An example is where a HMO has been unsuccessful as a HMO investment but could be suitable for a conversion to apartments. This is a major project that would require capital to complete and is very different to the original buy-to-let that people invested in. However, the conversion could result in increased capital values and ongoing rental yield. Being within a portfolio structure would give the management team the opportunity to use their expertise to actively manage the asset in the best interests of the shareholders.

Any properties that continue to underperform or which are simply not desirable for the ongoing portfolio, will be sold and the capital used to redeem any exiting shareholders or grow the portfolio by acquiring a better quality asset.

What happens after the vote and what are the time scales?

After the vote, and assuming that the portfolio option is voted for, a number of actions need to happen including the valuations, the setting up of the PLC and the registration of the PLC with the FCA.

We anticipate that the portfolio could be created within around 1 month of closing the vote although, as mentioned, the registration with the FCA does place the timing in their hands.

Once the valuations have been received, the relevant share values will be calculated and an email sent to all investors notifying them of the final details of the transfer. We will give some warning of when this email is coming as all investors will have 3 days to then swap between Option 1 and 2.

Although it is not possible to give an indication of how long it will take to redeem exiting shareholders investments, the team will strive to repay those exiting shareholders as soon as possible.

There may be an opportunity for existing shareholders to invest additional capital to be used to redeem exiting shareholders. We’ll be in touch about that should it be relevant.

What’s the plan moving forward?

The initial focus of the management team is to work through the properties and maximize rental across the portfolio as quickly as possible.

This will involve continuing the process of serving notice on some tenants to get access to the properties, and then conducting refurbishment works to maximize rental returns and target high quality long term tenants.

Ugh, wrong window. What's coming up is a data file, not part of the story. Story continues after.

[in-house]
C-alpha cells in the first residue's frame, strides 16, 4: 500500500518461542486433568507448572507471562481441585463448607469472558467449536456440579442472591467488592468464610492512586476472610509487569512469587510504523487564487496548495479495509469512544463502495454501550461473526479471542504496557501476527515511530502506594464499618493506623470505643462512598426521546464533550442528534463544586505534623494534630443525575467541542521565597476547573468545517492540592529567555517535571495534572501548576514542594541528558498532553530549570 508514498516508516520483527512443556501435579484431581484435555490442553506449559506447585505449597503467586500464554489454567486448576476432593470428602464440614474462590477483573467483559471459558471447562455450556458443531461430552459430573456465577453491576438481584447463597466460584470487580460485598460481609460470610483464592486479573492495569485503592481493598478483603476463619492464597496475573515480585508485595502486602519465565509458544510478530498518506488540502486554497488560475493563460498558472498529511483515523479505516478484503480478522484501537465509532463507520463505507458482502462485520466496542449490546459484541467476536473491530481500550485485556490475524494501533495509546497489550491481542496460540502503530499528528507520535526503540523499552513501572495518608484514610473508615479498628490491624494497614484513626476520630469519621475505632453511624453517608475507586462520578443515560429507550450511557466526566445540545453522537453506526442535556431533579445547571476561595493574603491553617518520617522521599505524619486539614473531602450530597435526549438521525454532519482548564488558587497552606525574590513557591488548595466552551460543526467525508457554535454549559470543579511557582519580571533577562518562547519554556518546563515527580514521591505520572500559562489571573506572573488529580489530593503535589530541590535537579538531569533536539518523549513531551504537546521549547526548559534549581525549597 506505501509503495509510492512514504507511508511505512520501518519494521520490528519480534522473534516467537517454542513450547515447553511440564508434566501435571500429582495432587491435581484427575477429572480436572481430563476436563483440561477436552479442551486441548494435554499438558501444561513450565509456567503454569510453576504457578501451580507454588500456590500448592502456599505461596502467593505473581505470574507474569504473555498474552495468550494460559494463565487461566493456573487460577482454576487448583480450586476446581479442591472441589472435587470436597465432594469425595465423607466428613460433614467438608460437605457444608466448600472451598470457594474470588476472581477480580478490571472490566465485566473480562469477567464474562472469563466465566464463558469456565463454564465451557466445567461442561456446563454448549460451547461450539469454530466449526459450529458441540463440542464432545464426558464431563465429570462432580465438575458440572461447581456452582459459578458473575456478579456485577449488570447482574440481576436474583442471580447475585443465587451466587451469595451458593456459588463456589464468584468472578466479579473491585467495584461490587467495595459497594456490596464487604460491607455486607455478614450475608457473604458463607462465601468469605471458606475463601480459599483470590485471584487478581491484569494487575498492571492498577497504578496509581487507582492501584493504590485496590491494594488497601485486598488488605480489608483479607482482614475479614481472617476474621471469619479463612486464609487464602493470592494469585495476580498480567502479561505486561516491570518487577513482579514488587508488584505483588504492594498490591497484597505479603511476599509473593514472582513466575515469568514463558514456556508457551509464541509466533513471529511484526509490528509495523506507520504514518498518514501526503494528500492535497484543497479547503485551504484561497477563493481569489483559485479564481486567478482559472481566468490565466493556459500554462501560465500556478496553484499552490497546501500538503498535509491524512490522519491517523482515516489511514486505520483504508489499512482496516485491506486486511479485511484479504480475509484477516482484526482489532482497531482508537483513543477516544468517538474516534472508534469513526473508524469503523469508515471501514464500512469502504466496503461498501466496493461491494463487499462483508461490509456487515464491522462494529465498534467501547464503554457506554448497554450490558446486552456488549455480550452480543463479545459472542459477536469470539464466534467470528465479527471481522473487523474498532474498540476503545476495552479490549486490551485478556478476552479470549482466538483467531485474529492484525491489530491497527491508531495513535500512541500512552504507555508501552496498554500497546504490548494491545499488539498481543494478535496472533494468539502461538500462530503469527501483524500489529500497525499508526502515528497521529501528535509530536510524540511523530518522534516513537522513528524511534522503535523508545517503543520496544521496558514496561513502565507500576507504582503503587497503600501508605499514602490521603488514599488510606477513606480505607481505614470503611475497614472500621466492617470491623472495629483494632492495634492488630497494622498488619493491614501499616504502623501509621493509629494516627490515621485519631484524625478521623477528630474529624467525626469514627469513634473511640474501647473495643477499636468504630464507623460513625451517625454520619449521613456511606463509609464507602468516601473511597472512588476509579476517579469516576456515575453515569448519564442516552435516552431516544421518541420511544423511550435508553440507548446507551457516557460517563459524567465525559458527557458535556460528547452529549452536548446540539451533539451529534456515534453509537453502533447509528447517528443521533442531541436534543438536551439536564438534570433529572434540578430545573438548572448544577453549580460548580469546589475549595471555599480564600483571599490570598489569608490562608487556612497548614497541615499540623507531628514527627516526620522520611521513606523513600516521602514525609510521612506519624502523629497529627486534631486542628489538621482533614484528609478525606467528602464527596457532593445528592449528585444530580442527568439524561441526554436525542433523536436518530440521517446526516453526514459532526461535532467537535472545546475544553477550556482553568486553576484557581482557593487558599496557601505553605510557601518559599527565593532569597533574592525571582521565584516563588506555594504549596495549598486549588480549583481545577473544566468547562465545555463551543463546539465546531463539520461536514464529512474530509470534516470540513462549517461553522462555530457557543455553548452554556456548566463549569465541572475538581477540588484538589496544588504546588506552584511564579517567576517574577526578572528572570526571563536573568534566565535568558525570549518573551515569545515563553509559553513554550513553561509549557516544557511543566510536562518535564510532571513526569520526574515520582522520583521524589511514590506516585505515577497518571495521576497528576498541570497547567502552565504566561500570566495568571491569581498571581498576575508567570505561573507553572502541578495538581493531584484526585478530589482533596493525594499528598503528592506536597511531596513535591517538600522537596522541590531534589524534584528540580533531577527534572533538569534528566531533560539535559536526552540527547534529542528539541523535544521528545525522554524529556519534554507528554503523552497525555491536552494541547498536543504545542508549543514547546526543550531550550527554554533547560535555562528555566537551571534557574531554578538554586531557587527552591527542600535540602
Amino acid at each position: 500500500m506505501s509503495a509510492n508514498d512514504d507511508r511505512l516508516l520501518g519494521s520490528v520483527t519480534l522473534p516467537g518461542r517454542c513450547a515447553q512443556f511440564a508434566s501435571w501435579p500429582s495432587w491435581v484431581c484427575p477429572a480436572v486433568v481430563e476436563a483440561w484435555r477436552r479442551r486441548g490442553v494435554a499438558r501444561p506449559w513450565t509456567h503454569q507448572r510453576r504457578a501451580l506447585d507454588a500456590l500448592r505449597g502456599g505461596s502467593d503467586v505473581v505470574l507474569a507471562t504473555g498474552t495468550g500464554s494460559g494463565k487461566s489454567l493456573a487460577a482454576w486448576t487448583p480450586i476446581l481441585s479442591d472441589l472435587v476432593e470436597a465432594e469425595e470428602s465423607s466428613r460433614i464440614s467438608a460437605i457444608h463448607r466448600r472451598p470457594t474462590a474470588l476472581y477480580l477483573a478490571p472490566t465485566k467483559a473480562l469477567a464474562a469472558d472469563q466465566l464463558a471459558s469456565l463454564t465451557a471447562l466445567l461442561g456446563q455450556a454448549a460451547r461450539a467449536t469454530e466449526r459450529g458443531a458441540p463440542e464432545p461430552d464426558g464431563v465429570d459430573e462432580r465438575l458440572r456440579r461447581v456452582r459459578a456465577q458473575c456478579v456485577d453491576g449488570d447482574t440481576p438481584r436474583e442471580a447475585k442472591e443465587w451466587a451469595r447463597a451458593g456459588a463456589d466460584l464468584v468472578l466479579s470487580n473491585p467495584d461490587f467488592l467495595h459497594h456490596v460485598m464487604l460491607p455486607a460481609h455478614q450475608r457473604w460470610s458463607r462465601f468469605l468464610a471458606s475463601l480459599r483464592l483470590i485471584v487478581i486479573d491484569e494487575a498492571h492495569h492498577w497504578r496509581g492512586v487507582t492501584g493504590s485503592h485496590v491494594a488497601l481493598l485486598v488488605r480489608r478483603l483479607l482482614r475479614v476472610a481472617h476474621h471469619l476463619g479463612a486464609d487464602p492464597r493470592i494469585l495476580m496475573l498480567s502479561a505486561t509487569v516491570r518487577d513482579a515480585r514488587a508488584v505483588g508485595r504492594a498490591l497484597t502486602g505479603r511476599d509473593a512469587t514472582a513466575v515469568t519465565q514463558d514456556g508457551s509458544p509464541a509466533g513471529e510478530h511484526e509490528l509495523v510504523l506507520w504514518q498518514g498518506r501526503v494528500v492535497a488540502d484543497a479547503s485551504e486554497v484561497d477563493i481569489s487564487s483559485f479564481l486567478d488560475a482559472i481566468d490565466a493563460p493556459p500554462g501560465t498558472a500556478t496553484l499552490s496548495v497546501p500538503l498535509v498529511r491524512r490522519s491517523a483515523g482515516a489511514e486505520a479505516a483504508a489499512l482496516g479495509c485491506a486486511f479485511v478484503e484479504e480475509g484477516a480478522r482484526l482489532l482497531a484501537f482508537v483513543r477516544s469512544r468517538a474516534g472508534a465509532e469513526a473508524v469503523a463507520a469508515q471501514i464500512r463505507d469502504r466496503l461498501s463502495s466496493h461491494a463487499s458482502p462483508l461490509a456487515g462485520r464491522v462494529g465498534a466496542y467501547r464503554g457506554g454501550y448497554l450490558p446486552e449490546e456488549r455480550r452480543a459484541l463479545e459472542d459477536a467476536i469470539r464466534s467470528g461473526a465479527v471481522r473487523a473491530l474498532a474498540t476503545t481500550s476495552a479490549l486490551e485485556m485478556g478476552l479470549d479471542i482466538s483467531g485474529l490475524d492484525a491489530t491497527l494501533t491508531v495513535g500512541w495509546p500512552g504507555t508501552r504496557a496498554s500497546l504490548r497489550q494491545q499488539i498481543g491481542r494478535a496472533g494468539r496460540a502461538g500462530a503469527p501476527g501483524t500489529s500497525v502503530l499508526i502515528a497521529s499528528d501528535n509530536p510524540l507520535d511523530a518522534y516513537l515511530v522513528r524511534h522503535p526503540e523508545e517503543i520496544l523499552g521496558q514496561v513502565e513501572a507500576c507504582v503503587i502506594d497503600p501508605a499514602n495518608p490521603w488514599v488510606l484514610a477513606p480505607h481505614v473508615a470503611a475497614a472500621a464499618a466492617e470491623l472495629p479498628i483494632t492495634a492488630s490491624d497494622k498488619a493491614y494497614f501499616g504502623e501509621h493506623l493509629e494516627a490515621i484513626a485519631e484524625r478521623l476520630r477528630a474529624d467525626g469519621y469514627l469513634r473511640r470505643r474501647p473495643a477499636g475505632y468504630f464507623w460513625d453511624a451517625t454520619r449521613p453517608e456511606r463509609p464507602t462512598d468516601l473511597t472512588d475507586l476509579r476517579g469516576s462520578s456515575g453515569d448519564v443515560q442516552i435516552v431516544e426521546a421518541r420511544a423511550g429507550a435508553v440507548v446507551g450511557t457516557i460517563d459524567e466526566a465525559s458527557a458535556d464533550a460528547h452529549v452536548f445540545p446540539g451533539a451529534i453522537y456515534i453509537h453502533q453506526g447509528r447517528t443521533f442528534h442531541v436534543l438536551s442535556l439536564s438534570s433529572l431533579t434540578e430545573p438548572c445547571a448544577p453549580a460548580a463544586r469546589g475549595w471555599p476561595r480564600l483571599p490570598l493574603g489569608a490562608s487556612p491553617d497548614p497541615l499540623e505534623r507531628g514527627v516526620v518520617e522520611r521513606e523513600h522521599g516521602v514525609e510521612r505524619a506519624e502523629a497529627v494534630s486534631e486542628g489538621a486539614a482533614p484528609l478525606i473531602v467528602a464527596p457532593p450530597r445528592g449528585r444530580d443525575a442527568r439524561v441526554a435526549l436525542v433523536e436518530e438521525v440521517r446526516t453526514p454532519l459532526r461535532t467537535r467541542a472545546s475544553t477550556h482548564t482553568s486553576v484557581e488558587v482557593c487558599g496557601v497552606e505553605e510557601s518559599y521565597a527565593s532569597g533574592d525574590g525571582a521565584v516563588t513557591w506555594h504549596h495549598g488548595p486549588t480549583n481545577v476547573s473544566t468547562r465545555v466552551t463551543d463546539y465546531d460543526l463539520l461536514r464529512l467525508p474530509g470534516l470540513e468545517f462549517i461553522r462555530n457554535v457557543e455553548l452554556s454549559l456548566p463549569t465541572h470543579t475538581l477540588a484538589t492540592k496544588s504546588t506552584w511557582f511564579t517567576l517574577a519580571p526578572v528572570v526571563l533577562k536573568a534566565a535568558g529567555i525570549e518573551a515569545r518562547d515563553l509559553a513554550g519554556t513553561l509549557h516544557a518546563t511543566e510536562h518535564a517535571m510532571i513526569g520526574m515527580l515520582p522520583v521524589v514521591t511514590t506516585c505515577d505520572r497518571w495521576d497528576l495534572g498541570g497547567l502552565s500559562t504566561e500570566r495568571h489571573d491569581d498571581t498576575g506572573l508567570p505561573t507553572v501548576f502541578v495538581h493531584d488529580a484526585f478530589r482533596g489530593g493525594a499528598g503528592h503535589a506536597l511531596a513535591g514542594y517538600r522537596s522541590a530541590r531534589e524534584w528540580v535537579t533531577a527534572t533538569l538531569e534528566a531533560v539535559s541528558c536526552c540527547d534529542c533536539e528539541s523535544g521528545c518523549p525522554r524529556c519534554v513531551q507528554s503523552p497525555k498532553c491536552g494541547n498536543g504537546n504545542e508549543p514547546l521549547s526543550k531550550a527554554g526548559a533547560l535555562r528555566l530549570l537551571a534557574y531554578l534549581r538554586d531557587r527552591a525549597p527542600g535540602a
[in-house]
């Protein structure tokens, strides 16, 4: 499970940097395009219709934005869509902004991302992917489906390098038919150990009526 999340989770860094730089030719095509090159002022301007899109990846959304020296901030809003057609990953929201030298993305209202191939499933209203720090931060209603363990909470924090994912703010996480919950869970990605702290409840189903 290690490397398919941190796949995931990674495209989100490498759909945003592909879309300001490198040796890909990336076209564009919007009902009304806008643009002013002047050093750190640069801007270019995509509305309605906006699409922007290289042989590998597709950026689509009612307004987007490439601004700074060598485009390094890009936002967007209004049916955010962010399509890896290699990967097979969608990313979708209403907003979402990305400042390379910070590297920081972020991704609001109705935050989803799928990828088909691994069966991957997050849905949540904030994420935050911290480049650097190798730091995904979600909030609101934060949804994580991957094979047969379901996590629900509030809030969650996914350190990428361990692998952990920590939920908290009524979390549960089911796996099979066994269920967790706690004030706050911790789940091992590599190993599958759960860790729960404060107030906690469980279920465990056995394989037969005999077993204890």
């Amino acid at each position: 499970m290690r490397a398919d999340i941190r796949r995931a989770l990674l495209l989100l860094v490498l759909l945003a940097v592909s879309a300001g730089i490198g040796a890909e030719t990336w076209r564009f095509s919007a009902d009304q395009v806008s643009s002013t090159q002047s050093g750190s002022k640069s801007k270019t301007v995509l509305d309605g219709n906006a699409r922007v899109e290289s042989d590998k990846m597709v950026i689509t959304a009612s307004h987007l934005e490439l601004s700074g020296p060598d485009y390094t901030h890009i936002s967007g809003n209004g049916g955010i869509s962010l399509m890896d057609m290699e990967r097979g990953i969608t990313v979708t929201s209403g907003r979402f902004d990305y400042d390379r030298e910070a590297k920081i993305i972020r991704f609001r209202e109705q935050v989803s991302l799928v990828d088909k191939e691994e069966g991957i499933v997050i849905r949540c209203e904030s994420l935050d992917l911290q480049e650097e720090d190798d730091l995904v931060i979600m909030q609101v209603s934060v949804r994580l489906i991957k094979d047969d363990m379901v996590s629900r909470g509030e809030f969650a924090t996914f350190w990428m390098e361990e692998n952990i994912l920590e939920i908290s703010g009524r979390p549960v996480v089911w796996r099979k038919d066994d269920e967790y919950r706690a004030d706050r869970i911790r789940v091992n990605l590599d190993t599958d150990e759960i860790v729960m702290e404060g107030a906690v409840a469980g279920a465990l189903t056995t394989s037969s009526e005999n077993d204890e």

For some properties, the existing tenants will be notified that they can remain if they wish.

Properties such as some of the HMOs will be asset managed to maximize their value and rental potential given the current market conditions and opportunities. This could involve conversion works to apartments or high quality renovations to target professional tenants.

The rental income from the fund will be used to first cover any operational costs of the portfolio and then the PLC would look to pay dividends to shareholders as quickly as possible. These would be paid quarterly as currently but over the first 12 months, they are likely to be at a reduced level whilst the portfolio is worked on and re-tenanted.

Can you give a projection for returns in the portfolio?

At this stage, it is impossible to say as we do not know the outcome of the vote and the relevant percentages.

However, the most recent review of the properties that has been undertaken has indicated that, if we can conduct some improvements and decoration to the properties to bring them back up to a high market standard, it could be the case that the portfolio potentially may produce higher rental income than previously as there have been no rental increases generally across the portfolio since ownership.

In addition, as the portfolio matures over time, there will be costs savings within the PLC structure (example being not having to cover individual accounting and corporate filing costs for small SPVs) that potentially could increase the overall return.

An important opportunity is that low loan to value mortgages could potentially be obtained on the portfolio once it is in a single structure. As outlined in the vote, this has the potential to be enhancing on the yield payable to investors due to the cost of finance currently available.

Any new properties acquired within the PLC will aim to rebalance the portfolio away from the current areas (i.e. the North East) and asset type (i.e. social housing) and more to the general family market.